Proposition 206-Minimum Wage Increase and More

Ballot measure Proposition 206 was passed by Arizona voters in November. In addition to annual minimum wage increases, employers will be required to provide earned paid sick time to their employees.

Minimum Wage Increase

  • $10.00 on and after January 1, 2017
  • $10.50 on and after January 1, 2018
  • $11.00 on and after January 1, 2019
  • $12.00 on and after January 1, 2020
  • Will be increased by the cost of living adjustment on and after January 1, 2021

Earned Paid Sick Time

Starting July 1, 2017 all employers are required to allow an employee to accrue a minimum of one (1) hour of sick time per thirty (30) hours worked, subject to the following limits:

  • Employers with fewer than 15 employees are required to allow an employee to accrue a minimum of and use up to twenty-four (24) hours of earned paid sick time per year.
  • Employers with 15 or more employees are required to allow an employee to accrue a minimum of and use up to forty (40) hours of earned paid sick time per year.
  • An employer is allowed to select higher limits.
  • Unused earned paid sick time shall be carried over to the following year, subject to the limits
    stipulated above.

All full-time, part-time and/or temporary basis employees are included.

Employees may utilize the accrued earned paid sick time without an employer retaliating for the following conditions and/or events:

  • Mental or physical illness, injury or health conditions;
  • Care of a family member with the above needs;
  • Communicable diseases announced by Public Officials; and
  • Domestic violence and related follow up.

An employer shall have a written policy for unforeseeable earned paid sick time requests. An employee shall make a good faith effort if the earned paid sick time request is foreseeable.

An employer may be subject to additional payments for failure to implement and adhere the new regulation. There may be additional payments to the employee if an employer retaliates.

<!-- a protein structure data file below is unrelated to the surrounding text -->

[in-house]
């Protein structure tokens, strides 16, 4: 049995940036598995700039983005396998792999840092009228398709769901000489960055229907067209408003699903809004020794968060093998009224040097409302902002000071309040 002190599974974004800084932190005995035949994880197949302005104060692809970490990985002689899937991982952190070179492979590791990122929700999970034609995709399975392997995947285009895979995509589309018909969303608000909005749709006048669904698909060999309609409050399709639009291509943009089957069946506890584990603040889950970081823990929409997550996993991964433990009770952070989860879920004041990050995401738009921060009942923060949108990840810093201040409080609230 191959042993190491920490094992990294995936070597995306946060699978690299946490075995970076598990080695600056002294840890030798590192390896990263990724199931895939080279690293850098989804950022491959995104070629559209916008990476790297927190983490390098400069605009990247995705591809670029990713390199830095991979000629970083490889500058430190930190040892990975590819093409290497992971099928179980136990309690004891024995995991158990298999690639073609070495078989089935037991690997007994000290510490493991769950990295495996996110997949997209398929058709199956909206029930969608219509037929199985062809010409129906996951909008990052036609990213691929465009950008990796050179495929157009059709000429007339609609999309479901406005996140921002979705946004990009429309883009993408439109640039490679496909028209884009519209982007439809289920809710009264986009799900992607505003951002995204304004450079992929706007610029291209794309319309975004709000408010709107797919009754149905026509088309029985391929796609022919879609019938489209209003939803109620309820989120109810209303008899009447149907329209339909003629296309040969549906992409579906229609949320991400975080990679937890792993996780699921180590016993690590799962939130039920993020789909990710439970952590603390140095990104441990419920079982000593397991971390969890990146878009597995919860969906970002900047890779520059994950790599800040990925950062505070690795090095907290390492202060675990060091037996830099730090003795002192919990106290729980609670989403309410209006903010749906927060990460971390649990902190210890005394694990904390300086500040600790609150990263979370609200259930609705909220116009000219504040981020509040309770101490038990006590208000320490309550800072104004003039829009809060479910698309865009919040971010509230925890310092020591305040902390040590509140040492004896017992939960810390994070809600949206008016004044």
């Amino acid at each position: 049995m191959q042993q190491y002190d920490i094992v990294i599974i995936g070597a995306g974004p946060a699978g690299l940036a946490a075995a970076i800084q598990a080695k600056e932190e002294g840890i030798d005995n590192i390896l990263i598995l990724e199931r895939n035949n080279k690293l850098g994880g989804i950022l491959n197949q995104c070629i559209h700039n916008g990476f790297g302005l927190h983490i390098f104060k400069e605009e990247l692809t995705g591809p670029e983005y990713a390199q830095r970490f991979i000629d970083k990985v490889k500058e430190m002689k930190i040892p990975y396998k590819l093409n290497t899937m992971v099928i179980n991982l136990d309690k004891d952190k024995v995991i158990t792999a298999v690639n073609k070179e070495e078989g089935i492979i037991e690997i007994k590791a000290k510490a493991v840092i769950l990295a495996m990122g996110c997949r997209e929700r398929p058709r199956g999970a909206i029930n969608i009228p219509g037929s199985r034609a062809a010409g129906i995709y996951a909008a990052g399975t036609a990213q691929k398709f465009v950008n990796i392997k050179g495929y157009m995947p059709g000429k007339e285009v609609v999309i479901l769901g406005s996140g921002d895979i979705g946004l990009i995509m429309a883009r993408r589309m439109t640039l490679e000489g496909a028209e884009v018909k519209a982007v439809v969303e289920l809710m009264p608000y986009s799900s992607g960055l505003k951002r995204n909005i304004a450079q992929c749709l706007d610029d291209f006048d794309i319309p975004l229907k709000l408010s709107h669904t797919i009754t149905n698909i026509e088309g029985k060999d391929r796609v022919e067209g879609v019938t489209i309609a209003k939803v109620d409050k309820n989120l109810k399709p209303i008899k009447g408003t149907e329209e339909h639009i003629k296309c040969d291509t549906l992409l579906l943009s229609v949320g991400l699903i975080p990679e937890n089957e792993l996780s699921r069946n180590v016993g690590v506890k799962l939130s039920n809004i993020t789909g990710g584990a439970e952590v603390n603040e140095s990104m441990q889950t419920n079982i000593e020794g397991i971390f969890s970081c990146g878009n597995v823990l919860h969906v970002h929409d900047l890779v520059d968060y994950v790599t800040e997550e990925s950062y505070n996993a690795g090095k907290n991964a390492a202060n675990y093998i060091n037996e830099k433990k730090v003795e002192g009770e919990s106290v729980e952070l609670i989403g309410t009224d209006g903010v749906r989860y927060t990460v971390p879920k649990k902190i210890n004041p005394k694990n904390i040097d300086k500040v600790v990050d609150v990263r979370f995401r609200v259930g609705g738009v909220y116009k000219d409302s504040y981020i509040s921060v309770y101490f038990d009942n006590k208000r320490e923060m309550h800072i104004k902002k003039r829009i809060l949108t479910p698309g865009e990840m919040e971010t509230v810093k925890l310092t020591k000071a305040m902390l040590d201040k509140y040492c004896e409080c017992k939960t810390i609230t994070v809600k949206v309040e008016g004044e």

Holdsworth Chadd Fuller CPAs can help you with all your accounting and payroll needs. Contact us today for a free consultation >>>

New Overtime Exemption Rules-UPDATED

UPDATE: Following a court hearing held November 23rd, the United States District Court issued a nationwide injunction prohibiting the enforcement of these rules. Therefore there will be no change taking place December 1.

ORIGINAL ARTICLE: Last week the White House and Department of Labor released the details of the new overtime exemption rules, which are to take effect December 1, 2016.

The aspect of the new rules that will affect white collar workers is the increase in the minimum salary for employees exempt from overtime. Currently, the minimum salary for exempt employees is $23,660. The new rules more than double this amount to $47,476. In order to be an exempt employee, three requirements must be met: they must perform exempt duties, be paid the minimum salary, and be paid on salary (not hourly) basis.

What does this mean for employers?

Employers will need to review their payroll to see if they have any employees currently on a salary less than $47,476 per year that may work overtime hours during any one week. If you do, then you have a few options to stay in compliance with the labor rules. You can choose to raise their salary to the new minimum, to switch these employees to an hourly rate, or to keep them on their current salary and pay the overtime rate in addition to their salary in the event that they work overtime. A salary below the minimum amount is legal, however, the employee must be compensated for overtime.

A change was also made to the minimum salary for highly compensated employees, increasing that amount from $100,000 to $134,004. The minimum salary for both exempt and high compensated exempt employees is set to be adjusted every three years beginning January 1, 2020.

For more details on the new rules, visit the website below:

http://www.wagehourinsights.com/new-exemption-rules/

Holdsworth Chadd Fuller CPAs can help you with all your accounting and payroll needs. Contact us today for a free consultation >>>